Tuesday, April 27, 2010

Arrival in Canada

Arrival in Vancouver

With a 20kg backpack, laptop bag, day pack and bike box in hand, we left the airport and traveled via skytrain to Vancouver Downtown. After departing the train station we only had 500m to walk to our backpackers hostel. It took us 30 minutes: 10m - rest - 10m - rest...repeat!
Sweaty, hunched over and longing for a massage (so much tension in the shoulders), we arrive at "SameSun" backpackers. Like every other backpackers you have been to, the foul-smelling 6-bed dorm became our home for the next three days as we navigated our way through re-establishing our lives in Canada.

At the airport ("No, really, we need a trolley each!"):

Spring in Vancouver, while in the mountains Winter still reigns:

Facade makeover for the recent 2010 Winter Olympics:

National pride in downtown "Van":

Looking back at the skyline of downtown Vancouver:

Canada Place (Convention and Exhibition Centre) at the waterfront overlooking Burrard Inlet:

Looking towards Stanley Park along the waterfront of Burard Inlet:

Yachts moored in front of downtown Vancouver:


Moving to Squamish

Sufficiently traumatized (and suspecting slight brain damage) from the overwhelming stench of our (I hate to say it) Australian dorm-"mate," we were desperate to find accommodation in the town of Squamish. Located 60km north of Vancouver along the Sea to Sky Highway, it is tucked in a valley between mountains and the end of the Howe Sound. Heading up, we did as many Canadians do - we hitchhiked: *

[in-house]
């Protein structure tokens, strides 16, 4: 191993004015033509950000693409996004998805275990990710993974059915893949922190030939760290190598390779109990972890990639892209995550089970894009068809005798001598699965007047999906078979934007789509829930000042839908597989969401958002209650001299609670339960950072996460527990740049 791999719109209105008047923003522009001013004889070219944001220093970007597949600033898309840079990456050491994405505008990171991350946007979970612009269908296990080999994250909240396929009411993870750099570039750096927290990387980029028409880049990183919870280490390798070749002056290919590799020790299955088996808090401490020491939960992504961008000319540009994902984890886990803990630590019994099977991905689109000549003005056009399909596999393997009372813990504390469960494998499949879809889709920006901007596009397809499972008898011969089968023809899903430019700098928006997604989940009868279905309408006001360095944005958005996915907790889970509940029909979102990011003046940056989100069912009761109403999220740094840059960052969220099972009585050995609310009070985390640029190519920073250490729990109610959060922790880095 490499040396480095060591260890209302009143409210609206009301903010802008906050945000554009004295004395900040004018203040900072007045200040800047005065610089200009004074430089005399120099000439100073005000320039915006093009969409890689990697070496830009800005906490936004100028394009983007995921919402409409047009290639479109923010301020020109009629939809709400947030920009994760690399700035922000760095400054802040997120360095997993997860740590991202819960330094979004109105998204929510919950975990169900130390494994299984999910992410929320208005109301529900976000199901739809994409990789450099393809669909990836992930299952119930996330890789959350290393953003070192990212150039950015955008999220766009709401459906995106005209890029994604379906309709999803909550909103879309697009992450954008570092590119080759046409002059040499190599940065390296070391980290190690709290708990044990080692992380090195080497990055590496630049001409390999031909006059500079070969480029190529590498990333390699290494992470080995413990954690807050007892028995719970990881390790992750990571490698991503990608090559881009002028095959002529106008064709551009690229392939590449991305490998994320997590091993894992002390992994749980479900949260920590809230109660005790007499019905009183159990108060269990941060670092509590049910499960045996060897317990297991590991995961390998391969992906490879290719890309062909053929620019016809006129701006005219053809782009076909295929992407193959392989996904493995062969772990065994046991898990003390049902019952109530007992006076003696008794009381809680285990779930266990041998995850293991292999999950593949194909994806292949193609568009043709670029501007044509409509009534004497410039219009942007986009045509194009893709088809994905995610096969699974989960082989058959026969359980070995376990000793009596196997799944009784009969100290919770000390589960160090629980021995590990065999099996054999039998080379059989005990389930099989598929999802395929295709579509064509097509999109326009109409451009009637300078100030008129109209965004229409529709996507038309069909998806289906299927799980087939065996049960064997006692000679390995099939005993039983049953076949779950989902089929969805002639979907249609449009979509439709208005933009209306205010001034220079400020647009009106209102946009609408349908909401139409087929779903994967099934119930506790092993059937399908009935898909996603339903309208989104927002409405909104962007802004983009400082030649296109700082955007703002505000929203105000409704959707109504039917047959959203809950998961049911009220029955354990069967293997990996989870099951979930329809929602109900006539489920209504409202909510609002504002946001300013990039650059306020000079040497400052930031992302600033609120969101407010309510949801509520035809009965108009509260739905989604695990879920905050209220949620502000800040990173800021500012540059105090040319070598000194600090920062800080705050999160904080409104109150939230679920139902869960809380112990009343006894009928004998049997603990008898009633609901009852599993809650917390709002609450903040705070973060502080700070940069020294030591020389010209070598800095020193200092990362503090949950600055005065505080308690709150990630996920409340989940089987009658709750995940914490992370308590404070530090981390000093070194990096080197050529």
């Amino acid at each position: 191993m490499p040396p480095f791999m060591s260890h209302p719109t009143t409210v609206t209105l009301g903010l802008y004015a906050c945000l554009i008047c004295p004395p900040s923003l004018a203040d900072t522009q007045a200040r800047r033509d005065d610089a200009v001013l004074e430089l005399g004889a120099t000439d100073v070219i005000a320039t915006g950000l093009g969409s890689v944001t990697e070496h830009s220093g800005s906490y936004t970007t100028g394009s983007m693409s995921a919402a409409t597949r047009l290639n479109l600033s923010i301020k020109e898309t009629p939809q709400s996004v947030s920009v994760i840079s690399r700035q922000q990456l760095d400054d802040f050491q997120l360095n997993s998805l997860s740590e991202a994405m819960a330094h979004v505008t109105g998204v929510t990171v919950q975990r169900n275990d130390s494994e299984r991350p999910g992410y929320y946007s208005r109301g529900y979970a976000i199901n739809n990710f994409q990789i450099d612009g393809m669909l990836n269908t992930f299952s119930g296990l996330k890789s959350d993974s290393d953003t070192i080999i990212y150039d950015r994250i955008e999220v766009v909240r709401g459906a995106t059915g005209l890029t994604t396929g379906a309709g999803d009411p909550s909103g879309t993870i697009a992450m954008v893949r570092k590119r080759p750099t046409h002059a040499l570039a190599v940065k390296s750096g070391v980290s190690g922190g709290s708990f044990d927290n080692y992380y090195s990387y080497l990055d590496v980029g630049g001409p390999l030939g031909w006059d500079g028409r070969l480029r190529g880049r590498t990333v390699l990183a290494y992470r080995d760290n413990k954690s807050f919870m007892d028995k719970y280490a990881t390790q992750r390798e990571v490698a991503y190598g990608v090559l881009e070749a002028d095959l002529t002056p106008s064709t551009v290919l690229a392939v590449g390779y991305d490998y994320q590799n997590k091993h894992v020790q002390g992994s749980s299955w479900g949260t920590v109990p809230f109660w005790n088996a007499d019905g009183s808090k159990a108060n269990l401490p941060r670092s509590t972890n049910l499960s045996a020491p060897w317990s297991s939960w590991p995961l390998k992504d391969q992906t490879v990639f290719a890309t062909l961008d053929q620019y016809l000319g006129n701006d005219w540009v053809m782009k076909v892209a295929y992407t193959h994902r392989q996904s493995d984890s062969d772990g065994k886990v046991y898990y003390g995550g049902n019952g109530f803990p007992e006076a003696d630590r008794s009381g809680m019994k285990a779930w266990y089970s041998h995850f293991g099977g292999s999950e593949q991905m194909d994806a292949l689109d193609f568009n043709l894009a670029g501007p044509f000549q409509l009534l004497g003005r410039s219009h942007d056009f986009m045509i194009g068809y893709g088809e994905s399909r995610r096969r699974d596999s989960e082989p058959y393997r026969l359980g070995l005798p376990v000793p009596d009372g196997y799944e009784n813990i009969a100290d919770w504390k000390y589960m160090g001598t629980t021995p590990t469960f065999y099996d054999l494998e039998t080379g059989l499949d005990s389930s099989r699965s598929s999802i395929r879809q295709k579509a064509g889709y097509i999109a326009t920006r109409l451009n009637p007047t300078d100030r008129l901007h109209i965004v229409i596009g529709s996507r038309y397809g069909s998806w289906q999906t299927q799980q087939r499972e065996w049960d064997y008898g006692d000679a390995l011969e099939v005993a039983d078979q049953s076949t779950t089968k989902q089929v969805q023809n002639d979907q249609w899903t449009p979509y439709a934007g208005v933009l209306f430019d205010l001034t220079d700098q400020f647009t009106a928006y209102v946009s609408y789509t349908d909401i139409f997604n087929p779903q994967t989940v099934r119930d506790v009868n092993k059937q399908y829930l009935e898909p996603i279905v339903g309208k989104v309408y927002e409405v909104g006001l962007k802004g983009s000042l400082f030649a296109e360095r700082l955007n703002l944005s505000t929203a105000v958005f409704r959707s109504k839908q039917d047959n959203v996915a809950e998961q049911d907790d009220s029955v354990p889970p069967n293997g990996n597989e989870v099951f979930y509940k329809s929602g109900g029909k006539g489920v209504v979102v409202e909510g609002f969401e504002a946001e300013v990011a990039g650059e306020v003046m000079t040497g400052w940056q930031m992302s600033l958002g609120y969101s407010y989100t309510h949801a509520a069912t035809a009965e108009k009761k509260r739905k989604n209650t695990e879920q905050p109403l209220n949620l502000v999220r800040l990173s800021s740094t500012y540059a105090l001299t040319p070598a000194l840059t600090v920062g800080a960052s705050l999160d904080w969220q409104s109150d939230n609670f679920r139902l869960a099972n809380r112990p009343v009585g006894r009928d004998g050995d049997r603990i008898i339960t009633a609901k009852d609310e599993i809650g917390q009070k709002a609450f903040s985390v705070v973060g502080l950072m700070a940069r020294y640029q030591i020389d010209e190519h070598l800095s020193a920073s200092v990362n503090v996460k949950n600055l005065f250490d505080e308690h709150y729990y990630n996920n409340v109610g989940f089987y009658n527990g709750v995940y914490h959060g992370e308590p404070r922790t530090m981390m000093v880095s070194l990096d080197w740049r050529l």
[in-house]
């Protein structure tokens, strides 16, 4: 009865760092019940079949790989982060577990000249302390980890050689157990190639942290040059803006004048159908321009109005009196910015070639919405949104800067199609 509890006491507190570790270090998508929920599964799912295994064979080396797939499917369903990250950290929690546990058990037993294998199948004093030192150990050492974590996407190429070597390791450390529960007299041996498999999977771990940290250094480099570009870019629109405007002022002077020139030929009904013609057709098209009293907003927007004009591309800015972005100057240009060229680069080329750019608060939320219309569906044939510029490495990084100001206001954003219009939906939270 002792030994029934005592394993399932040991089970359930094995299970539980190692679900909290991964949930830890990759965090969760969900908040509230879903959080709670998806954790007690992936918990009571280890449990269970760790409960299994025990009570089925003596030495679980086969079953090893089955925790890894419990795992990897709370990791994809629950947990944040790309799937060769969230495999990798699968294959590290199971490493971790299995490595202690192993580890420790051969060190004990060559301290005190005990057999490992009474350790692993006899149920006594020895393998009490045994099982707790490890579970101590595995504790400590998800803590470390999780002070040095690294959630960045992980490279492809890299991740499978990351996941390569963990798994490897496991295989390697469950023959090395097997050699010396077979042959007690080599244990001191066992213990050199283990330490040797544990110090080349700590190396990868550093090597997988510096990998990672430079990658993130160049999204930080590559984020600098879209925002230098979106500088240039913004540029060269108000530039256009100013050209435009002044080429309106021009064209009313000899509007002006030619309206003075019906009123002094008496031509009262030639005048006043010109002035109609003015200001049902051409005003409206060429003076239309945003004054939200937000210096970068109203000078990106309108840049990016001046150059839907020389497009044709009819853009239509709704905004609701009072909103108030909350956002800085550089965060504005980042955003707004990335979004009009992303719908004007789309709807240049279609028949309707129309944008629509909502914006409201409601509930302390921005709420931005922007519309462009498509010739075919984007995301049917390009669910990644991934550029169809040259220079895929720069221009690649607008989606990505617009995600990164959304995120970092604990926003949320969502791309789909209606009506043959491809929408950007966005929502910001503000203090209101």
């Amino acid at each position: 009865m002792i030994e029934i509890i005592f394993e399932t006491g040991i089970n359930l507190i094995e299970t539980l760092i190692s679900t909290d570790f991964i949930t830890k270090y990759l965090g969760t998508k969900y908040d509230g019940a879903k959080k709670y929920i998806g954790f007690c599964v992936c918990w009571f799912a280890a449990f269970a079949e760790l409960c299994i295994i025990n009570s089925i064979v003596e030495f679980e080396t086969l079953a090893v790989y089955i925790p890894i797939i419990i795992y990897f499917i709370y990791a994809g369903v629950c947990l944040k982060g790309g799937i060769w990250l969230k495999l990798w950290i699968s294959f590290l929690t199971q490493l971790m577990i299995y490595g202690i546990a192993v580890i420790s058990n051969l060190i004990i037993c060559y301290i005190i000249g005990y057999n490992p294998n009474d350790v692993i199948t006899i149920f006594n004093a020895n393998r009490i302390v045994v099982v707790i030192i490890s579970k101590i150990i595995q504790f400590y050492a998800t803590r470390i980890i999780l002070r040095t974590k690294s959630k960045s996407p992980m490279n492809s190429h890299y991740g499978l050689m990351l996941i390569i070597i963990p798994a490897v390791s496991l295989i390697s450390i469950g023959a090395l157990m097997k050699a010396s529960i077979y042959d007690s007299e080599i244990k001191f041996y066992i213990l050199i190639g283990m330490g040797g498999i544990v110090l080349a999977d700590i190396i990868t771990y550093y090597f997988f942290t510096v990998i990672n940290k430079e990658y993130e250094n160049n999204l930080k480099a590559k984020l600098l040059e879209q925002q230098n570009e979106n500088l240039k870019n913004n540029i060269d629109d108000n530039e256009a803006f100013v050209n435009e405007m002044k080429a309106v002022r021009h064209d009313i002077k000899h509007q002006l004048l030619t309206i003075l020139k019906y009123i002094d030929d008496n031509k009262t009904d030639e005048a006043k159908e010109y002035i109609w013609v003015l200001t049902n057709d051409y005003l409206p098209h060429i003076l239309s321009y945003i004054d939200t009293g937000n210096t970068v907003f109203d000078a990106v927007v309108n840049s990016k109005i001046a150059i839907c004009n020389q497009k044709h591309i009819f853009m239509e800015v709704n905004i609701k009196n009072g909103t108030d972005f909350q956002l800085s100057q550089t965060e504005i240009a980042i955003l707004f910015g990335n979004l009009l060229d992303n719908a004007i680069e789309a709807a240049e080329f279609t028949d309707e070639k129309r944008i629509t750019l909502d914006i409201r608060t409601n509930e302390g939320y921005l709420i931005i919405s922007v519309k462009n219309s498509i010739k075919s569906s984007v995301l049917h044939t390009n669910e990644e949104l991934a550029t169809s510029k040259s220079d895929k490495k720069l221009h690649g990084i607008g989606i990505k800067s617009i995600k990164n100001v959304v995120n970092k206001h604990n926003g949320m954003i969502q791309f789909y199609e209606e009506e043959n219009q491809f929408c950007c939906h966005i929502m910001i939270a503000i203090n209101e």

Every local that has picked us up since then tells us that the highway was rebuilt for the Olympics and to make it safer for the tourists commuting between Vancouver to Whistler.
With an unobserved speed limit of 90km/hr and a road snaking between coastal mountains and spectacular vistas, we feel like we are on the road to paradise:

Horseshoe Bay, located just north of Vancouver:

Our house, with the Stawamus Chief (702m) behind, claimed to be the world's second largest granite monolith after the rock of Gibralter. It isn't, but the legend is nice and somehow seems fitting for the stern gaze it directs at the sleepy town:

The Chief offers over 300 climbing routes, adding to the other 1000 or so routes located in the Squamish Area. Our neighbour living upstairs enthusiastically tells us about how crazy the climbs on the Chief can get, using every adjective under the sun: "Totally crazy, just wild...AWESOME....Sometimes, they don't finish the climb and actually SLEEP on the rockwall, hanging on their harness...SLEEPING...can you imagine?" His eyes light up imagine these feats.

Then there are the mountain bike trails (perfect for trail running) starting 3 minutes from our doorstep, the excellent windsurfing and kiteboarding on the Howe Sound (considered to be one of the Top 10 windsurfing locations in the world) and Whistler only 40 minutes away for Skiing and Snowboarding.

Here, the Stawamus Squaw (Meaning "woman" in the Algonquian languages) can be seen behind our house. It is a slightly smaller granite dome standing at 665m:

In our backyard:

Downtown Squamish:

* Here are some highlights from our hitchhiking to present:

- Very nice man who turned out to be a World mixed-doubles champion in table soccer (his ex-wife was the female world champion once upon a time). And yes, you can get injured!
- An ex-pharmacist, originally from America, now living in Whistler with her second husband - "we are the Brady Bunch." She is now persuing a career in art. The highlight of the trip was when we realised her lapdog had silently jumped out of the car as we climbed in, and was waiting on the side of the road shaking and shivering.
-A biologist researching wetland environments. She was suspiciously vague and asked us to drive. We suspect she was stoned.

No comments:

Post a Comment